1) No definition available
Few examples of this term have been noted in reference works and the only quotation in the OED is for 1881 where it is explained as ‘the bottom of the shaft’. It has a much longer history than that: 1574 when they dryve owte of the eye, Sheffield
1690 parte of pitt eye coale getting, Farnley. The same term was used by miners of ironstone and lead: 1630 1 pickman or hewer will require 1 carrier from him to the neyt or eye pit, there one winds it up, Derbyshire. In fact, it was an alternative word for ‘pit’ in ironstone-mining: 1576 one Pitt or Myne called One eye of Iron Stone, Farnley. The inference is likely to be that in shallow pits the ‘eye’ marked the place where daylight gave way to darkness, although few of the references are detailed enough for that to be evident: 1706 framed the fallen pitt eye, Farnley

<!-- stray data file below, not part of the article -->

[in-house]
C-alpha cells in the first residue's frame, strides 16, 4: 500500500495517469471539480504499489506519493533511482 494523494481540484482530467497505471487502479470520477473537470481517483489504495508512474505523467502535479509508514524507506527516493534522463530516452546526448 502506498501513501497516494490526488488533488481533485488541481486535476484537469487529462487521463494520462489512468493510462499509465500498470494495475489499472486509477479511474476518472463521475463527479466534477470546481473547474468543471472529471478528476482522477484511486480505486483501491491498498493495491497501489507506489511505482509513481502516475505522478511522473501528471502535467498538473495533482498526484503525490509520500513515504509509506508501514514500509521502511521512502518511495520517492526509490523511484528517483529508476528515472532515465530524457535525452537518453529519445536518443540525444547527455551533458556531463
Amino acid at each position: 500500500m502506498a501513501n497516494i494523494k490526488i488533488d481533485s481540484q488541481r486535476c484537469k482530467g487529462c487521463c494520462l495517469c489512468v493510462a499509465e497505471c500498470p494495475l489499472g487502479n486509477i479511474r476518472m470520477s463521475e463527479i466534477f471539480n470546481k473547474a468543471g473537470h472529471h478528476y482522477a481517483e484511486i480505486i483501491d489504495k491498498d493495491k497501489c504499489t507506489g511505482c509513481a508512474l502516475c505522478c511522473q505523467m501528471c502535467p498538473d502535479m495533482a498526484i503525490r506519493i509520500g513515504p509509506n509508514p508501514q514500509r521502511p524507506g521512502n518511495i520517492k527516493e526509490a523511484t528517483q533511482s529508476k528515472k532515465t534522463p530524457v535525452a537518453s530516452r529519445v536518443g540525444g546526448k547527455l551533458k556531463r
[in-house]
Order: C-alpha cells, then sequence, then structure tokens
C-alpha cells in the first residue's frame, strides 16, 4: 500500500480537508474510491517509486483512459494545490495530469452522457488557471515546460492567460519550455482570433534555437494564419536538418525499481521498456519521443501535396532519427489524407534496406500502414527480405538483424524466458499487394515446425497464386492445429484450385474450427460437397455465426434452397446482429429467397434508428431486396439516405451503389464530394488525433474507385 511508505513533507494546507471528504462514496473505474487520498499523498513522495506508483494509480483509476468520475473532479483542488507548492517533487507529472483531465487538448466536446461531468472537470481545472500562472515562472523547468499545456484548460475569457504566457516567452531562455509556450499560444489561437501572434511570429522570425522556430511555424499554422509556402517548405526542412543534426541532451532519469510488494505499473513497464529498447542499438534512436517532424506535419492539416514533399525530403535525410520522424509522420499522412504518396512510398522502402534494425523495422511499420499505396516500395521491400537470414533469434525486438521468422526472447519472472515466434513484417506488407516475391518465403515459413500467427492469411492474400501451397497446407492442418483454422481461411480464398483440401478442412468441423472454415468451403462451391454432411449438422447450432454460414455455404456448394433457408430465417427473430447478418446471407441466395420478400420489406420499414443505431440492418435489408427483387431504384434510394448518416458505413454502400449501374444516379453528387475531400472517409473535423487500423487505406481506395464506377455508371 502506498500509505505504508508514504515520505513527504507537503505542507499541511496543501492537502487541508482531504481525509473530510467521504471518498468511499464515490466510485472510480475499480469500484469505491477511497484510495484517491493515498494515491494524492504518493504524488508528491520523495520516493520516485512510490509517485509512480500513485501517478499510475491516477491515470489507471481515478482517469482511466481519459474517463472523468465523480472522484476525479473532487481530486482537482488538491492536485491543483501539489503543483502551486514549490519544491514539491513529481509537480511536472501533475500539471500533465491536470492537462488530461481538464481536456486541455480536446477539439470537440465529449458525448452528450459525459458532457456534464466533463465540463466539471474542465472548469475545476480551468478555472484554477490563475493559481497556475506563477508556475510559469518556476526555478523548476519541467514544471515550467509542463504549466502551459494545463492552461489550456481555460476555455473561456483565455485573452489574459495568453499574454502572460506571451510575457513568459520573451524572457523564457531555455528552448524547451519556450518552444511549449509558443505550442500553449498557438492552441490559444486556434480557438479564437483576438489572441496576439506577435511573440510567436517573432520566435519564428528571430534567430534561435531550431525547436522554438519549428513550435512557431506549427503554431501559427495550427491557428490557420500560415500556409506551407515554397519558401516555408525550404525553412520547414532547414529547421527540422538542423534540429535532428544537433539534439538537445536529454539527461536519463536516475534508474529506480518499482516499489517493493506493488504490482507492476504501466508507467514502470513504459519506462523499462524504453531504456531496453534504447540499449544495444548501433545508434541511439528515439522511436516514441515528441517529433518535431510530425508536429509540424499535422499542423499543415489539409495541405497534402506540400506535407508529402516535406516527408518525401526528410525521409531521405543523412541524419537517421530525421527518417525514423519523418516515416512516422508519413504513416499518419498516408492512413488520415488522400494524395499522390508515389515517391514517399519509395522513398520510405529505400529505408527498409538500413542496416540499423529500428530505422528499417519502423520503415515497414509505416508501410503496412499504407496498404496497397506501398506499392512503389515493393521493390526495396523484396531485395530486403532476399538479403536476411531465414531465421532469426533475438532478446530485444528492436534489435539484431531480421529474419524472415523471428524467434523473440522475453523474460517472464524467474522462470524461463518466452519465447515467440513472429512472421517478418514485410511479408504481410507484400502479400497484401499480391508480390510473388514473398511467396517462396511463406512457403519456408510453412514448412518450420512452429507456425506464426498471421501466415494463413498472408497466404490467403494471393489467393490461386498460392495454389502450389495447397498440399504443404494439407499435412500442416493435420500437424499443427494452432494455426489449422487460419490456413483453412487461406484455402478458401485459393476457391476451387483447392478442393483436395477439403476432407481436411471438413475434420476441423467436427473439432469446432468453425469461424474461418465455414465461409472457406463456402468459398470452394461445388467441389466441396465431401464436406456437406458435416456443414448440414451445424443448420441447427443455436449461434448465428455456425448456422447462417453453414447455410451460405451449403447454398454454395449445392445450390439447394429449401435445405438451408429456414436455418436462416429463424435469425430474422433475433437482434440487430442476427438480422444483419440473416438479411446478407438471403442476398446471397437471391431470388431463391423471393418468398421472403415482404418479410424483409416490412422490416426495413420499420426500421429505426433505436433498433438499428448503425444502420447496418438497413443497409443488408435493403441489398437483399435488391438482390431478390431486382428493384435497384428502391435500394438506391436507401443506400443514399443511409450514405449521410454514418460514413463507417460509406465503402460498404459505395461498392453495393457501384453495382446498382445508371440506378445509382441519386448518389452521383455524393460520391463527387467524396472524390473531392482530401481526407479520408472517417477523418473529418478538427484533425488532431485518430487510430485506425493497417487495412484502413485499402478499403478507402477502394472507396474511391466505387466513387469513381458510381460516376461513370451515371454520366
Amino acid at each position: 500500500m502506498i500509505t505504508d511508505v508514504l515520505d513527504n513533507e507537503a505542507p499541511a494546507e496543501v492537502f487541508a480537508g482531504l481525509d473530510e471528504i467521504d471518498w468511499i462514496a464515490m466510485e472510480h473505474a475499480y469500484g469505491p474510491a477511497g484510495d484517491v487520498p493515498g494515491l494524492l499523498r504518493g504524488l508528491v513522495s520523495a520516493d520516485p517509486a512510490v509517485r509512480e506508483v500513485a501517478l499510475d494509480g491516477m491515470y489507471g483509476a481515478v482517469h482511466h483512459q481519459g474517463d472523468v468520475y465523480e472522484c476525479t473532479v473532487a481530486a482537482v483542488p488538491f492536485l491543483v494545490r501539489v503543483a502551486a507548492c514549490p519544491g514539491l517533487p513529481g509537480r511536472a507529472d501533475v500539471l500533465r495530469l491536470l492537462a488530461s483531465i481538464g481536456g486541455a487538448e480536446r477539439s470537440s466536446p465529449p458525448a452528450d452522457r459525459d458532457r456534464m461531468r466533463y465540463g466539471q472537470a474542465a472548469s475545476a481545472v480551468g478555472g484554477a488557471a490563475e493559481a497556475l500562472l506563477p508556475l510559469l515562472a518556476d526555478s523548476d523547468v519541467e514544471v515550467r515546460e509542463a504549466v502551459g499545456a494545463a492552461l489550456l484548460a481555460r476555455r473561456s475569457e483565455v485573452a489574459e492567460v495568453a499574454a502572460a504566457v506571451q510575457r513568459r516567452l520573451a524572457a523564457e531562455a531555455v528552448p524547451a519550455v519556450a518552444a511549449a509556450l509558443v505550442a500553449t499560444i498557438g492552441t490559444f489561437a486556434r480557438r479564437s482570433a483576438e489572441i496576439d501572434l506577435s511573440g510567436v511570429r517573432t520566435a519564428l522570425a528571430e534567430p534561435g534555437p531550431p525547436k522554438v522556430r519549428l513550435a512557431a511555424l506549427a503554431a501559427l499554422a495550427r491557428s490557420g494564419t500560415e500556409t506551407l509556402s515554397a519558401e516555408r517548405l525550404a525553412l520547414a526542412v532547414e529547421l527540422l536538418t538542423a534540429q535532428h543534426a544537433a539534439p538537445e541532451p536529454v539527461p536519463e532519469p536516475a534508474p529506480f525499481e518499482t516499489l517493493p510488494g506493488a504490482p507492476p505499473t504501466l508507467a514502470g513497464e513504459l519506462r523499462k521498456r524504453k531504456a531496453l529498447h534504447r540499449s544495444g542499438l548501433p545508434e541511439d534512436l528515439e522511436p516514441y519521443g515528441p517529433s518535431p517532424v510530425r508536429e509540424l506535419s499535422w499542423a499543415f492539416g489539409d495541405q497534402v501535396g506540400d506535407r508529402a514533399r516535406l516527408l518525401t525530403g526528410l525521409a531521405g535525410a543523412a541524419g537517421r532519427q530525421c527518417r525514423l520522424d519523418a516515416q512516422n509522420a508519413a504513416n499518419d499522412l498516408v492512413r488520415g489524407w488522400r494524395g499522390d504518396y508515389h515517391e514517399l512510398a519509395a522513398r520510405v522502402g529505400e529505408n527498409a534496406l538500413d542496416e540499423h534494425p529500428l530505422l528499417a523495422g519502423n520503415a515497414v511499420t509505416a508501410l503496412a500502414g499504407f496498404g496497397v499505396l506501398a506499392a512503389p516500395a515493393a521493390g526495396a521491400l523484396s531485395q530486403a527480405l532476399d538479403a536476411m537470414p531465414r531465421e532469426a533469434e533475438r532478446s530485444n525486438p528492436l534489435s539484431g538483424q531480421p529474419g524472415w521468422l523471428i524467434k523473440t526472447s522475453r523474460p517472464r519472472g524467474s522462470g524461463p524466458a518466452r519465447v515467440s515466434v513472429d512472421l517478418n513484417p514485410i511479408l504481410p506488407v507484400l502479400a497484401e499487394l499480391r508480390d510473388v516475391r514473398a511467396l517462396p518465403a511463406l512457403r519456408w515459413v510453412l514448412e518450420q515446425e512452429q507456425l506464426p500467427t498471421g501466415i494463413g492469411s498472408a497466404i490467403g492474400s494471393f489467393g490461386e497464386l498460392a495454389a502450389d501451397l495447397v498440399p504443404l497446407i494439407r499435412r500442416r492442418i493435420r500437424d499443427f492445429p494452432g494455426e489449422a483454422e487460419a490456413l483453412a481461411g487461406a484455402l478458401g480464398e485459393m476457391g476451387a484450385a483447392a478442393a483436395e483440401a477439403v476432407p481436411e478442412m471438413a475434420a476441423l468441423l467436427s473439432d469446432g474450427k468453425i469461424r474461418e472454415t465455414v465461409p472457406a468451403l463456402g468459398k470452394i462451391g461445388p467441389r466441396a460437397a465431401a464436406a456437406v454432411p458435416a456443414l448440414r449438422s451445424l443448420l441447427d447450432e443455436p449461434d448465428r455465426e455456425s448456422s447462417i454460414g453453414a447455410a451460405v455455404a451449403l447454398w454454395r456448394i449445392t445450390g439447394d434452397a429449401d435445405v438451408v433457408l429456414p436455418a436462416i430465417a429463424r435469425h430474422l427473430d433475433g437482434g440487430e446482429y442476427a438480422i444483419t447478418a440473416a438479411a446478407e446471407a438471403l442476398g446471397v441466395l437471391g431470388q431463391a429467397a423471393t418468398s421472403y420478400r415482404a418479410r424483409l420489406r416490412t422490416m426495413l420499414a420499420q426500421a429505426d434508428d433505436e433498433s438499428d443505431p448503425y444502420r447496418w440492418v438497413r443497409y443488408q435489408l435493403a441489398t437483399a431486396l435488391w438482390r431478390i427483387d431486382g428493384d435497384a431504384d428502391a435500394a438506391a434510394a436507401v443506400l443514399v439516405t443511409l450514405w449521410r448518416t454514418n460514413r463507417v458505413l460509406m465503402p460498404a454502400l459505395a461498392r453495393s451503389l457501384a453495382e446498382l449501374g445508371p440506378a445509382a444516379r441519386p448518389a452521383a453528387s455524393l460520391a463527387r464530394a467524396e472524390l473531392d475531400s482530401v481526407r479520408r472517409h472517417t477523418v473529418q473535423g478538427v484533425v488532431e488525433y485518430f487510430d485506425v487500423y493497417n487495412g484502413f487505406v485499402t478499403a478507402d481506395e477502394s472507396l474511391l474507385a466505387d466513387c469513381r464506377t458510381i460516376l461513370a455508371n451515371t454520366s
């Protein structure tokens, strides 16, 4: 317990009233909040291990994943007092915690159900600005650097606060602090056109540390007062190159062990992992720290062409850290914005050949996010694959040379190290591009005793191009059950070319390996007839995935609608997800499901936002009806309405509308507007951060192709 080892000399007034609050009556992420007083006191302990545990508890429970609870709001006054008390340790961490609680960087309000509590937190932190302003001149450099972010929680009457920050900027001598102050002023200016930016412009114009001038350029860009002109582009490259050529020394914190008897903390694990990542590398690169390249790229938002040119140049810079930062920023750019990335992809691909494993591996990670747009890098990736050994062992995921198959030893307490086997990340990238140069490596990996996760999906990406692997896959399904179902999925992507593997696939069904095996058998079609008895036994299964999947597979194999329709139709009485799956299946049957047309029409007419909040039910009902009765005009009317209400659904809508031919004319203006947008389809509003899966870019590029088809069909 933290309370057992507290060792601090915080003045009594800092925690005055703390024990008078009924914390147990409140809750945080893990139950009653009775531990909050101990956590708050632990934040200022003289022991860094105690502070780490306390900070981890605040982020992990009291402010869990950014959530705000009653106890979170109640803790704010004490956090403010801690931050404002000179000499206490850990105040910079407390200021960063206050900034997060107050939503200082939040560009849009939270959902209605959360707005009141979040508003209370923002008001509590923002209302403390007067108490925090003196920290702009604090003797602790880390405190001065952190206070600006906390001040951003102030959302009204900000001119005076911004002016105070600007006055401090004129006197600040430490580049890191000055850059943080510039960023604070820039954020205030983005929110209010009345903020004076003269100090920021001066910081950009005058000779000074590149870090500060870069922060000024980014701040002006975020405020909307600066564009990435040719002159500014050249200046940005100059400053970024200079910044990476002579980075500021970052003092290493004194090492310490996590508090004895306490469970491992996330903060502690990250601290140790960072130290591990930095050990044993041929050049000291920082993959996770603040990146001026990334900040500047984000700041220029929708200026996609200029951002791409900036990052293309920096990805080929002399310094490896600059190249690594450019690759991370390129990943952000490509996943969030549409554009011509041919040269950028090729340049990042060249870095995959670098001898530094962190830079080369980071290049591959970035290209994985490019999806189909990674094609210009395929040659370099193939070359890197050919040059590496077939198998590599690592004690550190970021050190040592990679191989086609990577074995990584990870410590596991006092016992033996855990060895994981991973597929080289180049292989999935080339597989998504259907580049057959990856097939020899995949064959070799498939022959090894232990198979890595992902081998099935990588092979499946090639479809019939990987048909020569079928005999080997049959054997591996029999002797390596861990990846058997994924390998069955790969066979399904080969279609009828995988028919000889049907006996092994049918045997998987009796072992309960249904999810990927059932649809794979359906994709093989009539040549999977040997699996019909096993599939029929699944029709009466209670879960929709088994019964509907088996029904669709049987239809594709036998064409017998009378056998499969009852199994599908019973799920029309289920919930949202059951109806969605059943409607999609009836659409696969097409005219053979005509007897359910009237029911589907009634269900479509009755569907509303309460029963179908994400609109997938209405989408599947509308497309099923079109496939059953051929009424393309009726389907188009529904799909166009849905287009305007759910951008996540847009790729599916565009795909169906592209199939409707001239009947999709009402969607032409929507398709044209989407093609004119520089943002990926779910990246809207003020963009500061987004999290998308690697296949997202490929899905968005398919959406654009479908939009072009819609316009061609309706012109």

1714 from the old pitt eye, Shibden. At times it is as though the ‘eye’ was the whole shaft. It should be quite distinct from the ‘pit mouth’ which was the pit head but the two are on occasion used confusingly as apparent synonyms: 1754 to lay, dispose and place on such part of the said demised premises as shall be near to the mouth or eye of the pit, Beeston
1806 about eight yards from the eye or mouth of the pit, Horsforth. Of course in drift mines, those with a horizontal gallery, it would be more difficult to draw a distinction between the eye and the mouth.